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As technology and the world around us changes, so does our privacy. More people have access to more information than ever—what’s viewed as public knowledge and what’s protected? Learn more in our Privacy Rights article section.
Blogs are once again in the media. This time however it is the bloggers who are under attack. Apple Computer, Inc. is suing 25 unnamed individuals, possibly Apple employees, who allegedly leaked specifications about a digital music product code named "Asteroid" via various Blogs: PowerPage, Apple Insider and Think Secret. Read more to find out about the outcome.
Howard Stern has periodically been under fire for going too far with his shock-jock radio program. But Stern points us to an important question. Where is the line between free speech and public decency?
People are having their photos snapped without their knowledge or permission. The problem: many of the photos are strategically aimed "up the skirt" or "down the shirt." The Video Voyeurism Prevention Act was just passed in Congress to prevent these invasions of privacy. What does this mean? It means you have some rights.
Telemarketers - those solicitors who only create smiles when they're the victims of a comedian's stand-up routine. These telephone solicitors have a knack for calling us at the most inopportune times. They interrupt meals, get us out of the shower, and wake us up on the weekends. Thankfully, now you can limit phone interruptions and here's how.
Stories about workplace privacy always peak our curiosity because we want to know our rights. We have all heard the stories of bosses intercepting e-mails and employees getting fired for downloading porn. But, just what are our privacy rights when we walk into work?
The battle over vanity plates centers on whether vanity plates is actually individual and private expression or government speech. Government officials say that because they issue the plates, they can regulate the messages. If plates are classified as private speech, however, the government does not have the power to restrict an individual's license plate viewpoint. So what are the lines of acceptability? It depends on your state. Generally, what is "offensive to good taste and decency" is off limits.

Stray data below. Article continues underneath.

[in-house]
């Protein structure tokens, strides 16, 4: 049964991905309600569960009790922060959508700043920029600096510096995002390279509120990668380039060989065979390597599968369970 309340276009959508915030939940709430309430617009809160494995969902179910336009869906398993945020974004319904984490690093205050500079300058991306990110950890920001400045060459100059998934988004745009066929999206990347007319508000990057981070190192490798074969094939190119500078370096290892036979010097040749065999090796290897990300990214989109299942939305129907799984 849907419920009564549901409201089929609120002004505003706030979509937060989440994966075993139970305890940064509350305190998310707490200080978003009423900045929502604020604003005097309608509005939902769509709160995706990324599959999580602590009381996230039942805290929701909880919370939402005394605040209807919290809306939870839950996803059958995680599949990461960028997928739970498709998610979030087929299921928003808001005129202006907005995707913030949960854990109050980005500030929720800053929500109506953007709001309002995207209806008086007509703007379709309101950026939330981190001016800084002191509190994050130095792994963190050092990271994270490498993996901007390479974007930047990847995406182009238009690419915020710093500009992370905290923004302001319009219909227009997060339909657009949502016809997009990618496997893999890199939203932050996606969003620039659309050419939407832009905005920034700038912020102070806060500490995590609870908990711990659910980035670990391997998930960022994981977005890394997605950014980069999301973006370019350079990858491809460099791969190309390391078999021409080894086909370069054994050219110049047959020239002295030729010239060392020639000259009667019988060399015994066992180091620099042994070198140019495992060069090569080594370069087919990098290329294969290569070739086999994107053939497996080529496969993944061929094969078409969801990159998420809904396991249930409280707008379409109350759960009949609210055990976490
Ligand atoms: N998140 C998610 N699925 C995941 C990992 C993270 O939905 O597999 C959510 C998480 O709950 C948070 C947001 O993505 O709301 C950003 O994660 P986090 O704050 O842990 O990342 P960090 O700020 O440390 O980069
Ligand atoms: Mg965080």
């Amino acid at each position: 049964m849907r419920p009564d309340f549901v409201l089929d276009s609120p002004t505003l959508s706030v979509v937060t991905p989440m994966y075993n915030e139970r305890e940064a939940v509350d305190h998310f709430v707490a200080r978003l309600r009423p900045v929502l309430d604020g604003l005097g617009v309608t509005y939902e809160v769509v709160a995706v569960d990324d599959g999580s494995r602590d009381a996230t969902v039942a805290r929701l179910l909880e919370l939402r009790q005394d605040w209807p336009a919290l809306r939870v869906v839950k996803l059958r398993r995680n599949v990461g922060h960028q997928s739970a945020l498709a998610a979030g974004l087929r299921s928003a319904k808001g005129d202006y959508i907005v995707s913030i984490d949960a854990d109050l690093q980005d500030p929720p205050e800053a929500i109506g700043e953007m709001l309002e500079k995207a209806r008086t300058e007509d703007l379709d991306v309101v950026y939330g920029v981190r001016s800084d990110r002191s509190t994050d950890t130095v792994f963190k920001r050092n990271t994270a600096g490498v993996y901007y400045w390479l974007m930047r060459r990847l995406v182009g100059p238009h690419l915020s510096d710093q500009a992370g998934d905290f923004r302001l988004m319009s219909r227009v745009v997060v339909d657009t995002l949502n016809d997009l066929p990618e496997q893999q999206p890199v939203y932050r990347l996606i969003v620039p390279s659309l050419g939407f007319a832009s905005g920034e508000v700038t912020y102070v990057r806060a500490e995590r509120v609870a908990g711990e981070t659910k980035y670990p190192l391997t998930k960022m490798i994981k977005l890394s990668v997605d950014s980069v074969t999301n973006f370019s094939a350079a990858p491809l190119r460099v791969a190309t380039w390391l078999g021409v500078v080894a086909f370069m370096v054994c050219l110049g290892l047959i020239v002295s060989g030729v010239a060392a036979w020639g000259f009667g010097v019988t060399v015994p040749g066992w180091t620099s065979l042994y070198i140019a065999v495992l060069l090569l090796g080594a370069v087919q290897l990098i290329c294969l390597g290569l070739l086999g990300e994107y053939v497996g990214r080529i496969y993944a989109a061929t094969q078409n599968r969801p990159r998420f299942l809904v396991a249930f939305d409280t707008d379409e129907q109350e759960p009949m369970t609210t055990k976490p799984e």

The presidential campaign may be over, but the debate over religion and politics shows no sign of quieting. Religious values will once again take center stage—this time in the judiciary—when the Supreme Court decides whether the Ten Commandments can be posted on government property.
Eminent domain actually dates back to the founding of our country. For the most part, "public use" has been defined as building roads, schools, bridges, and public structures. In the 1950s, definitions of eminent domain expanded. Courts began to approve the transfer of private property to public use in the name of "slum clearance." In short, economic redevelopment became a justification for eminent domain.
The road to baseball immortality is paved with good intentions. Or at least for Barry Bonds, that is. The San Francisco Giant's power hitter is currently embroiled in a steroid scandal in which he claims he unintentionally ingested performance-enhancing drugs.
Paris Hilton made headlines when a steamy sex video of her and former boyfriend Rick Salomon made the rounds of the digital community. Can the subjects of these scandalous home videos stop their release? The answer is the same as that to any legal question - it depends.